that put the whoopin’ on grown ass men,
that were held high by seventy-six referees,

that squared up in schoolyards, that beat
and bloodied and burglarized,

that were coarse as oak bark, burly as a black bear’s paws,
hands that made fists hard as a copper mace,

that broke the dead weight of heavy bags and knocked
trainers across the ring like traffic cones,

hands that mowed Smokin’ Joe down in two rounds,
that staggered Kenny Norton
into the ropes and the halogen beyond,

hands that palmed gold medals and shook presidents’ hands
and gripped the leather steering wheels of Rolls Royce’s,
hands that lobbed meat into tigers’ jaws,

that pummeled Ali’s muscled midsection
until they could pummel no more,
hands that met quicker hands
and struggled to lift their own bulky body
off the canvas,

hands that refused to close into fists any longer,
that leafed through the silky pages of a Baptist bible
in the warm shoulder of Texas,

hands that carried five boys and five girls to their beds,
that stroked a calico cat’s tail,

hands that held the empty river of a woman’s back,
hands that matured and greyed
like good shoe leather,

that signed contracts, closed electric grill-tops,
and posed under the scrutinizing lights of television studios,

old hands that mingled in church congregations,
that passed out bowls of minestrone in Harris county,

old hands that held the pads for young fists
in Houston community centers,

old hands that held other old hands tremored from brain disease,
old hands that missed the snug fit of horse-hair gloves,
old hands that still could crack, that could still put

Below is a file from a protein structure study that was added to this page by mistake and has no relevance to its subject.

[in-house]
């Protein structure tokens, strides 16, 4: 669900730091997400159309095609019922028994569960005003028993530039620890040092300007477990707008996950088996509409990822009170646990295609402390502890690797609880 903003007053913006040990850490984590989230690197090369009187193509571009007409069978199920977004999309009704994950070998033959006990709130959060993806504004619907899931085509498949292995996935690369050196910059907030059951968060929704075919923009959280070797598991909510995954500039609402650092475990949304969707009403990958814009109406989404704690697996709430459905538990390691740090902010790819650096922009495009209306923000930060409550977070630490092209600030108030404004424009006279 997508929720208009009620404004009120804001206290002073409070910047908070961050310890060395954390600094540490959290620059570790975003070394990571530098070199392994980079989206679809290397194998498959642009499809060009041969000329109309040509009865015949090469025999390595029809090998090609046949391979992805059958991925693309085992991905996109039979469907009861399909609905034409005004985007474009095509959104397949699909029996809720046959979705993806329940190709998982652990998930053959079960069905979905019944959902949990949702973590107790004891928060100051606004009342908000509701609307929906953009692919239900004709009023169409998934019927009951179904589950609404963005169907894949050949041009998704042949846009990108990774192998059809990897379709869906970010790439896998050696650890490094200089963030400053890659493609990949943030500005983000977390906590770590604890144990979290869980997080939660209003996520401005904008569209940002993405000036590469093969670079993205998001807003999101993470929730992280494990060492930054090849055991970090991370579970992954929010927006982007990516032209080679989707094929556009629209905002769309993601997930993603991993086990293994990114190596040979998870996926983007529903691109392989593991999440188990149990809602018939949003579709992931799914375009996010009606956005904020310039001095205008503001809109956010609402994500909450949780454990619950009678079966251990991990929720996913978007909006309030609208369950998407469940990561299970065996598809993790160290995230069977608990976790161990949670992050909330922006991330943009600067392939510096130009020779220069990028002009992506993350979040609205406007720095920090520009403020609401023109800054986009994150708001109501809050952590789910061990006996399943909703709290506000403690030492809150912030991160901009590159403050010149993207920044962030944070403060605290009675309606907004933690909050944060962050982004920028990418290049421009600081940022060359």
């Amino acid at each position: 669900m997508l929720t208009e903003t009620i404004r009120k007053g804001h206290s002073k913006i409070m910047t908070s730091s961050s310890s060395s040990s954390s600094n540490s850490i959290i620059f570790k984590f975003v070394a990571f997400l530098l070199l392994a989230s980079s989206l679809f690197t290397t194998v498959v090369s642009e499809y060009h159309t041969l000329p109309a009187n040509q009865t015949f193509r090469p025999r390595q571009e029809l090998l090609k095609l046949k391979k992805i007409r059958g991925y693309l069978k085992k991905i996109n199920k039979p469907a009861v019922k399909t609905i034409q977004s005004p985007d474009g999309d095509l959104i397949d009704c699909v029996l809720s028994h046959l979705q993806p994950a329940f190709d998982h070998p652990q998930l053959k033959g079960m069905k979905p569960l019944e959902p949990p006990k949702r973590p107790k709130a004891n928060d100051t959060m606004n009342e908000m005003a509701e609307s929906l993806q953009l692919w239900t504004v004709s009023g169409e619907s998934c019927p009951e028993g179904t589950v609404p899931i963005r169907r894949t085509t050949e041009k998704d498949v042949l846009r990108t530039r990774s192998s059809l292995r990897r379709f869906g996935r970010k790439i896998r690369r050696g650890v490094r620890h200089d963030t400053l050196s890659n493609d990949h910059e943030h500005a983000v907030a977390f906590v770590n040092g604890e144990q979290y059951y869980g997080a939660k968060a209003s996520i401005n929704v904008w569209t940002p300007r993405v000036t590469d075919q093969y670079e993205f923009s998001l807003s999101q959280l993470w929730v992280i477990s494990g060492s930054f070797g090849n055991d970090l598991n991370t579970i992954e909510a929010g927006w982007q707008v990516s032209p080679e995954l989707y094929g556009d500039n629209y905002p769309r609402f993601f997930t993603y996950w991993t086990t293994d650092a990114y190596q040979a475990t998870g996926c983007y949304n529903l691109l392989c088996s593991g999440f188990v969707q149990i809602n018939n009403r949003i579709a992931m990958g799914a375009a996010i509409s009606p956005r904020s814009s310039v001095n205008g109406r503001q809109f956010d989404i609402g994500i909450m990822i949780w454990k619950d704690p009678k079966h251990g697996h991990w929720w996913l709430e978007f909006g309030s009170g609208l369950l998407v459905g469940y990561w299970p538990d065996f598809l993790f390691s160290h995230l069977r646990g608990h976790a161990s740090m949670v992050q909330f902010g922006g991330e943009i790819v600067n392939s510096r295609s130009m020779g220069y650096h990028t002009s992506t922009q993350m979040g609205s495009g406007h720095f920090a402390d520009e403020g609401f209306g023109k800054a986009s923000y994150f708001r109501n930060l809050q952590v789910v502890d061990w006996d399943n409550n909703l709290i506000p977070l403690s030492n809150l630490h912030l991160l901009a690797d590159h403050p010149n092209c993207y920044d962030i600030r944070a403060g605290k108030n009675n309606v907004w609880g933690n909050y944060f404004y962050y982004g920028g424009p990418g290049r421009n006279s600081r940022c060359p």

a whoopin’ on,

old hands that found the half-moon of a young man’s mouth
at forty-five, that held the heavyweight title once again.

I also had an experience with the hands of George Foreman that was religious in nature. Let me explain.

My name is Berhardt Illych Goats and I am a businessman. During the heyday of the George Foreman Grill, I went after this man to represent my line of Civil War Action Figures. While I was selling the idea of investing in these action figures, which I had no intention of ever manufacturing (thus really cleaning up off the investment money before dissolving the company and moving to another state), I needed someone who had some celebrity status. And since George Foreman is a notable Englishman, he could also help me make some money off the Brits through opportunities to invest in English Civil War action figures that I planned on duping Brits into investing in. This was a win-win situation for everyone involved. I could give George a slice of the profits and he could help me bring in more investors for my scheme.

I met him in a hotel lobby and followed him around, wearing just a ratty bathrobe with absolutely nothing on underneath and NO bathrobe tie, until he went to the bathroom. Then I went in there and stood as close to him as I could, showing I was unafraid. He threatened me, telling me to "step off" and I raised my X-Man type hand and showed him I could counter any punch he could throw. Then he stuffed my head in the urinal and flushed no fewer than sixteen times before walking out of the men's room. I never saw him again.

I had the imprint of his hands on my neck, where he had tried to squeeze the life out of me as I explained my plans to him and told him that I was an important, ranking member of the Straight White Men's Cultural Center of Baltimore. Once I went to a company and showed them the hand marks and told them "make hands like these out of silicone for me please" they were giddy with delight. I was ready to being the next phase of my important, meaningful life as a businessman.

Once they took the molds, I spent a half hour making my moves on the receptionist. At first, I hung over the reception desk and really got in her face, telling her what an adequate lover I was. When she dismissed me with a wave, I jumped over the desk and was about to go to town on her when Edgar, the mold making man, came out of the back.